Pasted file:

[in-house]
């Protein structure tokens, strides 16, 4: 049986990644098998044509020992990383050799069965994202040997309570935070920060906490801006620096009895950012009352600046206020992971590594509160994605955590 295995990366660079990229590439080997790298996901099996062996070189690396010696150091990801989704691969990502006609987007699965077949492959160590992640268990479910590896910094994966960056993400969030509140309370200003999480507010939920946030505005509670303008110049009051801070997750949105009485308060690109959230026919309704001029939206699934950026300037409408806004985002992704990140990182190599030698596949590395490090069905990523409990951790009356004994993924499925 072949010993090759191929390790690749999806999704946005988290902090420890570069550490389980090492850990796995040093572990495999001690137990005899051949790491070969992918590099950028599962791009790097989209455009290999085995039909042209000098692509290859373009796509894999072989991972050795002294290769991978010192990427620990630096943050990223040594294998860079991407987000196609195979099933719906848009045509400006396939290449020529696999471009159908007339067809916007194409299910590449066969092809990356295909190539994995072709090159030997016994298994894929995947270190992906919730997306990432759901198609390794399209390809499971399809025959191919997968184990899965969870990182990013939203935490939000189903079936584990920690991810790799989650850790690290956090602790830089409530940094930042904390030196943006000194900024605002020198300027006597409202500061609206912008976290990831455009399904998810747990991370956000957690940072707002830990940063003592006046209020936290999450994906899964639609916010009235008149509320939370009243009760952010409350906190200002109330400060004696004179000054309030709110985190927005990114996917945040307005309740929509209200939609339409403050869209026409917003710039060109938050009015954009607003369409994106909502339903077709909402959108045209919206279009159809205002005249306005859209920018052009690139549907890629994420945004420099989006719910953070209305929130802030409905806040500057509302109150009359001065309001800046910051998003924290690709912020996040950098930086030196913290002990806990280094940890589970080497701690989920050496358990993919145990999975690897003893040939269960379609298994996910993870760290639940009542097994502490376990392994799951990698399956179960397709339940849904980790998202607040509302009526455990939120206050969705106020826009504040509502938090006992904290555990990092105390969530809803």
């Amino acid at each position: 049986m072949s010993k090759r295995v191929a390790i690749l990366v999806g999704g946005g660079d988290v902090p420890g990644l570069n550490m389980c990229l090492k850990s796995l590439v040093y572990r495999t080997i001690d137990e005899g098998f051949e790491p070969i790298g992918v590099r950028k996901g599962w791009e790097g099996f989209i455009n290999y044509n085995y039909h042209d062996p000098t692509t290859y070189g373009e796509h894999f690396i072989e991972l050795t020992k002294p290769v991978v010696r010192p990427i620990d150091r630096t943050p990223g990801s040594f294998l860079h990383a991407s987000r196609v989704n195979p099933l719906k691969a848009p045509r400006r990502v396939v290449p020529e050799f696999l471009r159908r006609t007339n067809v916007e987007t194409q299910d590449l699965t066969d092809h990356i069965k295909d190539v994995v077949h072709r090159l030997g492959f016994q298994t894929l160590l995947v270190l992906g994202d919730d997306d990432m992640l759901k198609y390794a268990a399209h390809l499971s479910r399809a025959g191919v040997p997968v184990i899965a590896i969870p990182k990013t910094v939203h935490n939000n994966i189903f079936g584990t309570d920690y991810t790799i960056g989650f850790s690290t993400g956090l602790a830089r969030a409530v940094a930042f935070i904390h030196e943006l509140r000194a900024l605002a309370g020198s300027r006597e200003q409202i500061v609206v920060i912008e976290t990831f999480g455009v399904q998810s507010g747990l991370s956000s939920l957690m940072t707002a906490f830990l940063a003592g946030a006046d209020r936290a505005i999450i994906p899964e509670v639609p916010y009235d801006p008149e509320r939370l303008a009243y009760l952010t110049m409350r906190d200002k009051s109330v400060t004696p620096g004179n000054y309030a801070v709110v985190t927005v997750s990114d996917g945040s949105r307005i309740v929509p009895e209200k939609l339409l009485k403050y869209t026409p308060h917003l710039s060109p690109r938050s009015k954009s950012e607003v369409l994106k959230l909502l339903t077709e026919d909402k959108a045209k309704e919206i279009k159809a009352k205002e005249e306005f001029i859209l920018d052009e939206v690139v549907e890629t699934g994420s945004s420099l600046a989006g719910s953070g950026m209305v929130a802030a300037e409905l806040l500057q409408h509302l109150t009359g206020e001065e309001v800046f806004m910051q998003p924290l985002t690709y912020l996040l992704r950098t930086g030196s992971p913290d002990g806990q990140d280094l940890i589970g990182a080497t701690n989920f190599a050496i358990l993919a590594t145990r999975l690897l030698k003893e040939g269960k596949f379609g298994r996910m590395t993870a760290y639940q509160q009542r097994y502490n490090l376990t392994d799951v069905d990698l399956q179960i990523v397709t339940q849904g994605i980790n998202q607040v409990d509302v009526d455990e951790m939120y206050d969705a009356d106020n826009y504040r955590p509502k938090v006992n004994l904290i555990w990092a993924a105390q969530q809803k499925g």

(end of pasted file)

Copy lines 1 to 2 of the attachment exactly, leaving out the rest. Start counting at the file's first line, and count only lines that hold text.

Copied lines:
[in-house]
């Protein structure tokens, strides 16, 4: 049986990644098998044509020992990383050799069965994202040997309570935070920060906490801006620096009895950012009352600046206020992971590594509160994605955590 295995990366660079990229590439080997790298996901099996062996070189690396010696150091990801989704691969990502006609987007699965077949492959160590992640268990479910590896910094994966960056993400969030509140309370200003999480507010939920946030505005509670303008110049009051801070997750949105009485308060690109959230026919309704001029939206699934950026300037409408806004985002992704990140990182190599030698596949590395490090069905990523409990951790009356004994993924499925 072949010993090759191929390790690749999806999704946005988290902090420890570069550490389980090492850990796995040093572990495999001690137990005899051949790491070969992918590099950028599962791009790097989209455009290999085995039909042209000098692509290859373009796509894999072989991972050795002294290769991978010192990427620990630096943050990223040594294998860079991407987000196609195979099933719906848009045509400006396939290449020529696999471009159908007339067809916007194409299910590449066969092809990356295909190539994995072709090159030997016994298994894929995947270190992906919730997306990432759901198609390794399209390809499971399809025959191919997968184990899965969870990182990013939203935490939000189903079936584990920690991810790799989650850790690290956090602790830089409530940094930042904390030196943006000194900024605002020198300027006597409202500061609206912008976290990831455009399904998810747990991370956000957690940072707002830990940063003592006046209020936290999450994906899964639609916010009235008149509320939370009243009760952010409350906190200002109330400060004696004179000054309030709110985190927005990114996917945040307005309740929509209200939609339409403050869209026409917003710039060109938050009015954009607003369409994106909502339903077709909402959108045209919206279009159809205002005249306005859209920018052009690139549907890629994420945004420099989006719910953070209305929130802030409905806040500057509302109150009359001065309001800046910051998003924290690709912020996040950098930086030196913290002990806990280094940890589970080497701690989920050496358990993919145990999975690897003893040939269960379609298994996910993870760290639940009542097994502490376990392994799951990698399956179960397709339940849904980790998202607040509302009526455990939120206050969705106020826009504040509502938090006992904290555990990092105390969530809803």